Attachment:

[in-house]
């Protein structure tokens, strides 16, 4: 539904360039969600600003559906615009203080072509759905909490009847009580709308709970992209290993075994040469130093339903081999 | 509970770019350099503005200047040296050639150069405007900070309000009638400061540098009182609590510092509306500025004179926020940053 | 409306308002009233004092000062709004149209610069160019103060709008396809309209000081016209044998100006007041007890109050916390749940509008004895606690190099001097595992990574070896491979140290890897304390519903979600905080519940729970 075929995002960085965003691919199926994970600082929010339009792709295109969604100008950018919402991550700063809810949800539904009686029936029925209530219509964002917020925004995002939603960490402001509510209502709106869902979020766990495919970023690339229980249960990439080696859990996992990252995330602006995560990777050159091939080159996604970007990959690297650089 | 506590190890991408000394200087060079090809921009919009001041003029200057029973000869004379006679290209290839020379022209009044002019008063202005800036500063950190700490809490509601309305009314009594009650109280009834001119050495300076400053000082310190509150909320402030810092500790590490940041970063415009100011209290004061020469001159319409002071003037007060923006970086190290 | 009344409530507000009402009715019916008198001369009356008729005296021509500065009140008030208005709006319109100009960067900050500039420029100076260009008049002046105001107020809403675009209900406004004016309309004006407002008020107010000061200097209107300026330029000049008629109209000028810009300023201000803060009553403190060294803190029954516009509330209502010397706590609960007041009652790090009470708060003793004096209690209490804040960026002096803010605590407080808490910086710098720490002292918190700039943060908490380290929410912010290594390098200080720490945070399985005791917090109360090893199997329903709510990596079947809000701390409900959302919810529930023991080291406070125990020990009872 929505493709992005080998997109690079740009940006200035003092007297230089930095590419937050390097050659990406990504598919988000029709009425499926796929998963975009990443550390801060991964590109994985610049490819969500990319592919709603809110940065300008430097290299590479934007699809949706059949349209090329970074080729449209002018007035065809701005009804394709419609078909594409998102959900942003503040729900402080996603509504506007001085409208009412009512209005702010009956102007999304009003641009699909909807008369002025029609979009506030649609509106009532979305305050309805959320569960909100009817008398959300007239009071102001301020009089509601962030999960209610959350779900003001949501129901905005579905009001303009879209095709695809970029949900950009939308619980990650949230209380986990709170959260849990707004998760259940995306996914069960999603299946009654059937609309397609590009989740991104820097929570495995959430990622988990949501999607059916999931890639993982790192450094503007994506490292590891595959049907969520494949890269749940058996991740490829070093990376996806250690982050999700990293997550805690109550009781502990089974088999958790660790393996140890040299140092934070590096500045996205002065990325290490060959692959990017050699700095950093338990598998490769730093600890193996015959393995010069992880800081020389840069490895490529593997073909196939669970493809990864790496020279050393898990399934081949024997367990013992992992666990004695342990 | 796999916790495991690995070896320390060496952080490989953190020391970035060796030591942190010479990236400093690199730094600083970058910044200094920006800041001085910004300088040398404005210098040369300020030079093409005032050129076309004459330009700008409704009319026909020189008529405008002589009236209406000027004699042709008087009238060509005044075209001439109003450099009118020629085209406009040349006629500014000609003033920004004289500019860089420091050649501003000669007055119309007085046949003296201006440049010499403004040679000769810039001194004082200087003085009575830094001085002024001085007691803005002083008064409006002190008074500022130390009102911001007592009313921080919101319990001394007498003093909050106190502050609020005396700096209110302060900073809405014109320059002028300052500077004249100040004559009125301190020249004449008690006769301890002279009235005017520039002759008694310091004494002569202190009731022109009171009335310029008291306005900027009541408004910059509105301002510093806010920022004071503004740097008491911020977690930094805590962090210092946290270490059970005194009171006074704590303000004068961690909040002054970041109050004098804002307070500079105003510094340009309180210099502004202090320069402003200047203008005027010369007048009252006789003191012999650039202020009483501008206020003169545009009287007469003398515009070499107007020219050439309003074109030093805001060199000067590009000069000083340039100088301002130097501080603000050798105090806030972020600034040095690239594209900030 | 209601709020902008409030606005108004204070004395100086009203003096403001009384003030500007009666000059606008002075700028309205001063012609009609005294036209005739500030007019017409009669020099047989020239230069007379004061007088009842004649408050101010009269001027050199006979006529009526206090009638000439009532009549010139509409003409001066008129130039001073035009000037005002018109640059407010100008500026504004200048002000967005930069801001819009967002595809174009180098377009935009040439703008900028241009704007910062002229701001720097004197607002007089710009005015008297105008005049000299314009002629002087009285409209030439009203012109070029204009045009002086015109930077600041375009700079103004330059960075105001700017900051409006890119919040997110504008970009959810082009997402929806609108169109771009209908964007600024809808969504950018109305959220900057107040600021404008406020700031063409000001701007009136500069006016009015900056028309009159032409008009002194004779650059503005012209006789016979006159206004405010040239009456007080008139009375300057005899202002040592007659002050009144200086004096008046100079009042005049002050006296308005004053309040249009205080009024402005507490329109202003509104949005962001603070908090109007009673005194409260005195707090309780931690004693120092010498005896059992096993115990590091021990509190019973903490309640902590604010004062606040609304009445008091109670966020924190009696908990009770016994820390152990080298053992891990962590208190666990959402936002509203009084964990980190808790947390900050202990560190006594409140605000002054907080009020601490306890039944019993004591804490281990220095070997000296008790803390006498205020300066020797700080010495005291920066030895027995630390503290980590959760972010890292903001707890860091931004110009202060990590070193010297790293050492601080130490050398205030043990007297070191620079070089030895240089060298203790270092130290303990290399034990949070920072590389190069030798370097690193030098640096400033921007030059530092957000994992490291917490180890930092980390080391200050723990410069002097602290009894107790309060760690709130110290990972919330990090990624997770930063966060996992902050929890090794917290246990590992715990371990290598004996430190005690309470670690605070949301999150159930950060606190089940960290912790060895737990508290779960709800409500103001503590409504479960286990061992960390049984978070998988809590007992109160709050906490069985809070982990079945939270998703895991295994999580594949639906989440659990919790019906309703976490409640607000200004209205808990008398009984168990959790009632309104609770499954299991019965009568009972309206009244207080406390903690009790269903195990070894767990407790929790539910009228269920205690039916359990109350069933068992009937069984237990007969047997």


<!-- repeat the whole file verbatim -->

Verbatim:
[in-house]
């Protein structure tokens, strides 16, 4: 539904360039969600600003559906615009203080072509759905909490009847009580709308709970992209290993075994040469130093339903081999 | 509970770019350099503005200047040296050639150069405007900070309000009638400061540098009182609590510092509306500025004179926020940053 | 409306308002009233004092000062709004149209610069160019103060709008396809309209000081016209044998100006007041007890109050916390749940509008004895606690190099001097595992990574070896491979140290890897304390519903979600905080519940729970 075929995002960085965003691919199926994970600082929010339009792709295109969604100008950018919402991550700063809810949800539904009686029936029925209530219509964002917020925004995002939603960490402001509510209502709106869902979020766990495919970023690339229980249960990439080696859990996992990252995330602006995560990777050159091939080159996604970007990959690297650089 | 506590190890991408000394200087060079090809921009919009001041003029200057029973000869004379006679290209290839020379022209009044002019008063202005800036500063950190700490809490509601309305009314009594009650109280009834001119050495300076400053000082310190509150909320402030810092500790590490940041970063415009100011209290004061020469001159319409002071003037007060923006970086190290 | 009344409530507000009402009715019916008198001369009356008729005296021509500065009140008030208005709006319109100009960067900050500039420029100076260009008049002046105001107020809403675009209900406004004016309309004006407002008020107010000061200097209107300026330029000049008629109209000028810009300023201000803060009553403190060294803190029954516009509330209502010397706590609960007041009652790090009470708060003793004096209690209490804040960026002096803010605590407080808490910086710098720490002292918190700039943060908490380290929410912010290594390098200080720490945070399985005791917090109360090893199997329903709510990596079947809000701390409900959302919810529930023991080291406070125990020990009872 929505493709992005080998997109690079740009940006200035003092007297230089930095590419937050390097050659990406990504598919988000029709009425499926796929998963975009990443550390801060991964590109994985610049490819969500990319592919709603809110940065300008430097290299590479934007699809949706059949349209090329970074080729449209002018007035065809701005009804394709419609078909594409998102959900942003503040729900402080996603509504506007001085409208009412009512209005702010009956102007999304009003641009699909909807008369002025029609979009506030649609509106009532979305305050309805959320569960909100009817008398959300007239009071102001301020009089509601962030999960209610959350779900003001949501129901905005579905009001303009879209095709695809970029949900950009939308619980990650949230209380986990709170959260849990707004998760259940995306996914069960999603299946009654059937609309397609590009989740991104820097929570495995959430990622988990949501999607059916999931890639993982790192450094503007994506490292590891595959049907969520494949890269749940058996991740490829070093990376996806250690982050999700990293997550805690109550009781502990089974088999958790660790393996140890040299140092934070590096500045996205002065990325290490060959692959990017050699700095950093338990598998490769730093600890193996015959393995010069992880800081020389840069490895490529593997073909196939669970493809990864790496020279050393898990399934081949024997367990013992992992666990004695342990 | 796999916790495991690995070896320390060496952080490989953190020391970035060796030591942190010479990236400093690199730094600083970058910044200094920006800041001085910004300088040398404005210098040369300020030079093409005032050129076309004459330009700008409704009319026909020189008529405008002589009236209406000027004699042709008087009238060509005044075209001439109003450099009118020629085209406009040349006629500014000609003033920004004289500019860089420091050649501003000669007055119309007085046949003296201006440049010499403004040679000769810039001194004082200087003085009575830094001085002024001085007691803005002083008064409006002190008074500022130390009102911001007592009313921080919101319990001394007498003093909050106190502050609020005396700096209110302060900073809405014109320059002028300052500077004249100040004559009125301190020249004449008690006769301890002279009235005017520039002759008694310091004494002569202190009731022109009171009335310029008291306005900027009541408004910059509105301002510093806010920022004071503004740097008491911020977690930094805590962090210092946290270490059970005194009171006074704590303000004068961690909040002054970041109050004098804002307070500079105003510094340009309180210099502004202090320069402003200047203008005027010369007048009252006789003191012999650039202020009483501008206020003169545009009287007469003398515009070499107007020219050439309003074109030093805001060199000067590009000069000083340039100088301002130097501080603000050798105090806030972020600034040095690239594209900030 | 209601709020902008409030606005108004204070004395100086009203003096403001009384003030500007009666000059606008002075700028309205001063012609009609005294036209005739500030007019017409009669020099047989020239230069007379004061007088009842004649408050101010009269001027050199006979006529009526206090009638000439009532009549010139509409003409001066008129130039001073035009000037005002018109640059407010100008500026504004200048002000967005930069801001819009967002595809174009180098377009935009040439703008900028241009704007910062002229701001720097004197607002007089710009005015008297105008005049000299314009002629002087009285409209030439009203012109070029204009045009002086015109930077600041375009700079103004330059960075105001700017900051409006890119919040997110504008970009959810082009997402929806609108169109771009209908964007600024809808969504950018109305959220900057107040600021404008406020700031063409000001701007009136500069006016009015900056028309009159032409008009002194004779650059503005012209006789016979006159206004405010040239009456007080008139009375300057005899202002040592007659002050009144200086004096008046100079009042005049002050006296308005004053309040249009205080009024402005507490329109202003509104949005962001603070908090109007009673005194409260005195707090309780931690004693120092010498005896059992096993115990590091021990509190019973903490309640902590604010004062606040609304009445008091109670966020924190009696908990009770016994820390152990080298053992891990962590208190666990959402936002509203009084964990980190808790947390900050202990560190006594409140605000002054907080009020601490306890039944019993004591804490281990220095070997000296008790803390006498205020300066020797700080010495005291920066030895027995630390503290980590959760972010890292903001707890860091931004110009202060990590070193010297790293050492601080130490050398205030043990007297070191620079070089030895240089060298203790270092130290303990290399034990949070920072590389190069030798370097690193030098640096400033921007030059530092957000994992490291917490180890930092980390080391200050723990410069002097602290009894107790309060760690709130110290990972919330990090990624997770930063966060996992902050929890090794917290246990590992715990371990290598004996430190005690309470670690605070949301999150159930950060606190089940960290912790060895737990508290779960709800409500103001503590409504479960286990061992960390049984978070998988809590007992109160709050906490069985809070982990079945939270998703895991295994999580594949639906989440659990919790019906309703976490409640607000200004209205808990008398009984168990959790009632309104609770499954299991019965009568009972309206009244207080406390903690009790269903195990070894767990407790929790539910009228269920205690039916359990109350069933068992009937069984237990007969047997």